We all know about the Roswell UFO incident, but do you know about the UFOs in your own cloudy Pacific Northwest sky? In Oregon, the most famous and controversial sighting occurred one overcast day in May 1950. Evelyn Trent was feeding her rabbits when she saw a flying object in the sky. She described it as “shiny, but not as bright as a hub cap…resembling a dull, aluminum-painted tank…awful pretty.”
Trent shouted for her husband Paul, who ran out, saw it, and ran to his car to fetch his camera. Not only was there a mysterious sight in the sky, but as Evelyn Trent related, a strong wind came out of nowhere. “The wind that came down [had] no motor or no smoke or no nothin’—just the wind.” What became known as the Trent sighting went on to give inspiration for the annual UFO Fest in McMinnville, which has been going strong since 1999.
However, Oregon’s neighbor to the north, Washington, can claim to be home of the first modern (post-war) UFO sighting. Kenneth Arnold, an American aviator, was flying near Mount Rainier when he “observed a chain of nine peculiar looking aircraft flying from north to south at approximately 9,500-foot elevation and going, seemingly, in a definite direction of about 170 degrees.” The objects were flying a “V” formation above the mountain. Arnold clocked their speed—an astounding 1,700 mph—and believed what he saw would easily be explained by military aircraft testing. There were, however, no test flights at that time.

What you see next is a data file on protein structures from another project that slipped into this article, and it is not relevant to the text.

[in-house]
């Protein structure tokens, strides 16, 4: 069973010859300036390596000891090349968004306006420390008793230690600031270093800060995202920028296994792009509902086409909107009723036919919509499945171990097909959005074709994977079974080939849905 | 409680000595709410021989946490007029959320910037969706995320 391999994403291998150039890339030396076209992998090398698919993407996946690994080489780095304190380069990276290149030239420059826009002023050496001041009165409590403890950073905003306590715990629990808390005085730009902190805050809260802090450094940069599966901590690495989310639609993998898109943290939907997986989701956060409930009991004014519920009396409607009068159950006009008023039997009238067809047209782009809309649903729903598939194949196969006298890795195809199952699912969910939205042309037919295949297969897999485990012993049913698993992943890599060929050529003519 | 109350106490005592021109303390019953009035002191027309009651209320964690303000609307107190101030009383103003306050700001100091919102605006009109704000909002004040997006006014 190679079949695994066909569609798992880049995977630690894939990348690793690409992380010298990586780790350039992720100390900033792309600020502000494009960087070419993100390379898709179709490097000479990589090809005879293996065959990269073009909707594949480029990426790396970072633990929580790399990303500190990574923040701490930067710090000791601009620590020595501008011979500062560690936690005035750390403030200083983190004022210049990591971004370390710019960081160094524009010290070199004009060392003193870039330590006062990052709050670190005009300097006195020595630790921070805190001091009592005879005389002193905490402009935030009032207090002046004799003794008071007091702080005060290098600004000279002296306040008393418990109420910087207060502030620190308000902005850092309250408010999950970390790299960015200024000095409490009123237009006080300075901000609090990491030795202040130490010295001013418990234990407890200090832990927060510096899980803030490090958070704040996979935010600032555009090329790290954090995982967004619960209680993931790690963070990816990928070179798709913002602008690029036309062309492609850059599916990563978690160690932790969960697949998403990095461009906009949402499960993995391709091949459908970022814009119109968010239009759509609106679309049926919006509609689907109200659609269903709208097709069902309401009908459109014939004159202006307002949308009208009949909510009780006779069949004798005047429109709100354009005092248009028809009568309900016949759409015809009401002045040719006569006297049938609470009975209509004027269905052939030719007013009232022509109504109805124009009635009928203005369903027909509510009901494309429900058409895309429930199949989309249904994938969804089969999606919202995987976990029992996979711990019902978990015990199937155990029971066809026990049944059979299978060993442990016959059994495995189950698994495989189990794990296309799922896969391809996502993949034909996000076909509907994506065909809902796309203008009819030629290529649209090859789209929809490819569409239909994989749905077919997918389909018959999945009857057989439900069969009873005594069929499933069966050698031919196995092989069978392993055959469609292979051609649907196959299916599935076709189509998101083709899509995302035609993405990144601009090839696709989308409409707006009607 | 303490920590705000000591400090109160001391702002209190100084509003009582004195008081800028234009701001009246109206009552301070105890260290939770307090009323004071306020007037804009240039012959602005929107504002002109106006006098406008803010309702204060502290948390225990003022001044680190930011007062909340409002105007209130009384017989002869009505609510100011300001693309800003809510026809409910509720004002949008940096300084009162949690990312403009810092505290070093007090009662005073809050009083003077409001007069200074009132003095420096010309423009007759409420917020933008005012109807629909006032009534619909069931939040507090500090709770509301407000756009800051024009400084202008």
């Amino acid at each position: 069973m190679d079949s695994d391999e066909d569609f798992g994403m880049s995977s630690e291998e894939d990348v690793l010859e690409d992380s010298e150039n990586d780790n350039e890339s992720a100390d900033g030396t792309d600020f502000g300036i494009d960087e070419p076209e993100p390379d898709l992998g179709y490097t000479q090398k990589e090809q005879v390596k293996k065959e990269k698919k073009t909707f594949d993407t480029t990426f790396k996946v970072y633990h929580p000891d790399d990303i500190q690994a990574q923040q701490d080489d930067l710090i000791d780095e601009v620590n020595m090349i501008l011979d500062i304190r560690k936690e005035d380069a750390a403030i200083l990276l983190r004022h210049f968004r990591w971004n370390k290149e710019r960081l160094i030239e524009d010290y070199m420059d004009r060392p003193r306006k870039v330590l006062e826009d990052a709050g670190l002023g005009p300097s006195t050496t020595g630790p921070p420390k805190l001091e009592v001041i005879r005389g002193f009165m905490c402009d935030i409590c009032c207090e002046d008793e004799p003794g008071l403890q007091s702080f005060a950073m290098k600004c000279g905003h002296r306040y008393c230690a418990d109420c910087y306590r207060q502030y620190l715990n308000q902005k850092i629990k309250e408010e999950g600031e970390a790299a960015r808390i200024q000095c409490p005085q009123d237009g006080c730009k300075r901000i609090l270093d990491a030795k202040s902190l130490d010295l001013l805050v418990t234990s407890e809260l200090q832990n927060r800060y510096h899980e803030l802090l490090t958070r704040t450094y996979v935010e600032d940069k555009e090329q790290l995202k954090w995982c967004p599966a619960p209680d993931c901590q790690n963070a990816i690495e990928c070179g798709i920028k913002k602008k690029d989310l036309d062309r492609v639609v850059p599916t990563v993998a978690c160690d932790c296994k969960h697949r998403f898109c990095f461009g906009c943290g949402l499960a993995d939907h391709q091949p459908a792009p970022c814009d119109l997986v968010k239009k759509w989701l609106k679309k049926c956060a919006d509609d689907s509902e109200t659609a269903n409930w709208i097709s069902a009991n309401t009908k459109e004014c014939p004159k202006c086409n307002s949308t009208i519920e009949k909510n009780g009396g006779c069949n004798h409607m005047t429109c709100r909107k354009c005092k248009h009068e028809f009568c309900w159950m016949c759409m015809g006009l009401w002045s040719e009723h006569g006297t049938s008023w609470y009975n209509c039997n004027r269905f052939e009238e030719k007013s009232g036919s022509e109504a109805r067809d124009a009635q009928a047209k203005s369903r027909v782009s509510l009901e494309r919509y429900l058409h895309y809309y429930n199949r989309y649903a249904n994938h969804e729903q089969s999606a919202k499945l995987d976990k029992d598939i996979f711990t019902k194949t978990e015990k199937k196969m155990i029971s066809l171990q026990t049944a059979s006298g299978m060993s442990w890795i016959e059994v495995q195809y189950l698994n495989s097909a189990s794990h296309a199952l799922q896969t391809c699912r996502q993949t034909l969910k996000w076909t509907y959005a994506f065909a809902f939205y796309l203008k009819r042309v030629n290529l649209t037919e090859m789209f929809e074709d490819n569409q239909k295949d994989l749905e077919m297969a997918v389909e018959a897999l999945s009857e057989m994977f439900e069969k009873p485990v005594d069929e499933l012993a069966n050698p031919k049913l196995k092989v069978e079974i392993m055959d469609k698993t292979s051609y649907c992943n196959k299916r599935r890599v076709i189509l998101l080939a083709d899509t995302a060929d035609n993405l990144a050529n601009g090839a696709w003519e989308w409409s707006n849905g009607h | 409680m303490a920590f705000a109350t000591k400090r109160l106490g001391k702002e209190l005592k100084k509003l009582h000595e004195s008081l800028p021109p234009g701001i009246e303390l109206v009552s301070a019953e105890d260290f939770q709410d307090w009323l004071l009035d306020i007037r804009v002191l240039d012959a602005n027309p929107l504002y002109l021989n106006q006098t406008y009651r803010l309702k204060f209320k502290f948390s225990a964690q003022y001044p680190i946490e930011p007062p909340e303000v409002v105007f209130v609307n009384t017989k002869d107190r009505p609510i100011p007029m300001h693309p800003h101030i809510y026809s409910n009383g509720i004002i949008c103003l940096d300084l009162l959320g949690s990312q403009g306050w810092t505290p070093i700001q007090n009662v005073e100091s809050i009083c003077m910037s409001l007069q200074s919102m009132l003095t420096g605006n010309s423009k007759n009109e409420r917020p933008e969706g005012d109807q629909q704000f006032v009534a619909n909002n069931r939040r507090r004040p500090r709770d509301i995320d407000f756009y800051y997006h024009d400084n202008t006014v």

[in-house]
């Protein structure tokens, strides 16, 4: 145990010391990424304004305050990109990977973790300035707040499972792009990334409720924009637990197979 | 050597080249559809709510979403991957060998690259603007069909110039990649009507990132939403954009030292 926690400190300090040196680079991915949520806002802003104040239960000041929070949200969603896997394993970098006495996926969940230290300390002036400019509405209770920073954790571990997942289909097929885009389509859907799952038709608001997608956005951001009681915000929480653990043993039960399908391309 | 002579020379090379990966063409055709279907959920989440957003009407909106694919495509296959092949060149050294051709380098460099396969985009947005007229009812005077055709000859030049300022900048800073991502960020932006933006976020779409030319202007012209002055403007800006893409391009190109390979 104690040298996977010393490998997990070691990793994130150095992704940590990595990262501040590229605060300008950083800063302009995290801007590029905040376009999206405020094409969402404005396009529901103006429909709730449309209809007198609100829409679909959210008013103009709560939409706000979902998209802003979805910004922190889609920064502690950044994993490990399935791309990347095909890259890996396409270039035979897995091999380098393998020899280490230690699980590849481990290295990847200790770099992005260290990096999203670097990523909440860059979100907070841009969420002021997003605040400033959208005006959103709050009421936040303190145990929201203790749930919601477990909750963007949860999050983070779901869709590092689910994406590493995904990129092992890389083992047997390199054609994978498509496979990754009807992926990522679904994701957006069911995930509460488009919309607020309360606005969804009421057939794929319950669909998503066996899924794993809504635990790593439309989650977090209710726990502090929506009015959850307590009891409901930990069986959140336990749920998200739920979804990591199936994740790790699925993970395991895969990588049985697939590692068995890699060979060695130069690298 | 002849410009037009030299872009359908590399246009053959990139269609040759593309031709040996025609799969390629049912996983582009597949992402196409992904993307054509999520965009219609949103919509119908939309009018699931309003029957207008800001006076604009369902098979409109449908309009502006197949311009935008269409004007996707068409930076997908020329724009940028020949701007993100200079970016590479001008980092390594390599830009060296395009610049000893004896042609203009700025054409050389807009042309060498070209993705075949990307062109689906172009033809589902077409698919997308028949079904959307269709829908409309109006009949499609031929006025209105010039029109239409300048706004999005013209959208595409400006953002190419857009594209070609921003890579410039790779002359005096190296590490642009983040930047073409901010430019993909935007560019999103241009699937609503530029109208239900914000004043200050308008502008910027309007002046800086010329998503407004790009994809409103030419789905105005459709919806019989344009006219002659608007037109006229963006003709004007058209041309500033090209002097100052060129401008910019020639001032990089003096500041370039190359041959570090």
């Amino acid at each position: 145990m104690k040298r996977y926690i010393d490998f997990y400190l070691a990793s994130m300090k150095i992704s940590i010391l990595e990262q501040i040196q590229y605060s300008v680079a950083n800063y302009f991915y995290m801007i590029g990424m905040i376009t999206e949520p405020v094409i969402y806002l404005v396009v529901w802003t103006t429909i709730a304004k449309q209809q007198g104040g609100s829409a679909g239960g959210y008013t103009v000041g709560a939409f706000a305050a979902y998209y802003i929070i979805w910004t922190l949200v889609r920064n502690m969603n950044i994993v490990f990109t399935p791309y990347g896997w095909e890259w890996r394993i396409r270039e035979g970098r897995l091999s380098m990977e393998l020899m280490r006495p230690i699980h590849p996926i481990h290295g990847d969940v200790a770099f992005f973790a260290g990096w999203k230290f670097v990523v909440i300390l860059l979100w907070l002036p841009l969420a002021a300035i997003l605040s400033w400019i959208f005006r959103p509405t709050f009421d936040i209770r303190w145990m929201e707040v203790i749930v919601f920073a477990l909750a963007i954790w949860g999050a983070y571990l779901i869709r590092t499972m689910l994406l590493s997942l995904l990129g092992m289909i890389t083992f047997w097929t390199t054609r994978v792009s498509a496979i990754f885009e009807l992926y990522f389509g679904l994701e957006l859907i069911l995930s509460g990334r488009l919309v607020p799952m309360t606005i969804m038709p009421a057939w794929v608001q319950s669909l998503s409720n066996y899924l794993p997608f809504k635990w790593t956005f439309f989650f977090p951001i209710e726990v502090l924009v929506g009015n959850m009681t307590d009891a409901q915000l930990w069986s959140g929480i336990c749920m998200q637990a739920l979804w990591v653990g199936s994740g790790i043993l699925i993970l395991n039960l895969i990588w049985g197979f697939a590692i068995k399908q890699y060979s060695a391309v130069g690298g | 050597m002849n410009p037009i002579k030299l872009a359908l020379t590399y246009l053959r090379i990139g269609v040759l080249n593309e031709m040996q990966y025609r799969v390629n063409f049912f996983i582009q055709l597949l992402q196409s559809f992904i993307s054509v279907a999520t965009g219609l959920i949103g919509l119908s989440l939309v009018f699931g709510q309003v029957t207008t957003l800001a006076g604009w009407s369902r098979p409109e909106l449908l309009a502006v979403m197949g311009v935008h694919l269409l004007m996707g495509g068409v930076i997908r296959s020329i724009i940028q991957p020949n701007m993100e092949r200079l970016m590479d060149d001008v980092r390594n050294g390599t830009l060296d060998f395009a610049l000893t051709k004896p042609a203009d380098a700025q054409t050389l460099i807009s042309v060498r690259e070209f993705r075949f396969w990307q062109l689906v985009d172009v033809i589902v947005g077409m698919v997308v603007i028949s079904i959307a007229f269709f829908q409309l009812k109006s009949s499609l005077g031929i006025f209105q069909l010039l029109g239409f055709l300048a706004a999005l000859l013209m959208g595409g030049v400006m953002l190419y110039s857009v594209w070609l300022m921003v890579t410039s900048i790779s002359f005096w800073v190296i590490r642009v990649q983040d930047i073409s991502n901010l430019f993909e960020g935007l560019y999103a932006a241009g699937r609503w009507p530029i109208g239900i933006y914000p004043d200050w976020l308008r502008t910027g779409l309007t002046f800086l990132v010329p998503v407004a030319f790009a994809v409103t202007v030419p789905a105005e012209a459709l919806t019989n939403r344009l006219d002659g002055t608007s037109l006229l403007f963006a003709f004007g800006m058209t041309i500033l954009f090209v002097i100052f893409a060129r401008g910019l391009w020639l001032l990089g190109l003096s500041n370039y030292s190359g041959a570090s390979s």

The military took this fairly seriously but concluded that what Arnold had seen was a mirage. Arnold’s story is notable because his recollection spurred more and more reporting of UFOs. Whether he intended to or not, Arnold’s “nine peculiar aircraft” gave birth to the modern UFO phenomena.
The government began Project Sign, which turned into Project Grudge and finally into Project Blue Book, an official UFO inquiry group. Blue Book gathered UFO reports and was able to change 94 percent of them from UFOs to IFOs: identified flying objects. The project was disbanded in 1970.
Today, if you want to report a UFO, you would go to the Mutual UFO Network, which has a strong chapter in Oregon. More than a simple UFO organization, it’s an investigative group that looks at UFOs academically, often dismissing sightings as hoaxes or deciding whether an aircraft, planet, or satellite makes the most sense as an explanation. As a result, things become identified objects, rather than UFOs.
Yet many sightings do remain unidentified. MUFON doesn’t believe all the UFOs are necessarily alien related, but they are indeed unidentified. The Oregon chapter compiles reports of UFOS and their conclusions on them.
The most recent UFO sighting in Albany, Oregon was “a bright, star-like UFO that hovered, wiggled, shifted about above the moon, and traveled with the moon as if tethered.” From Mount Rainier to Albany, the Pacific Northwest is not without the unexplained.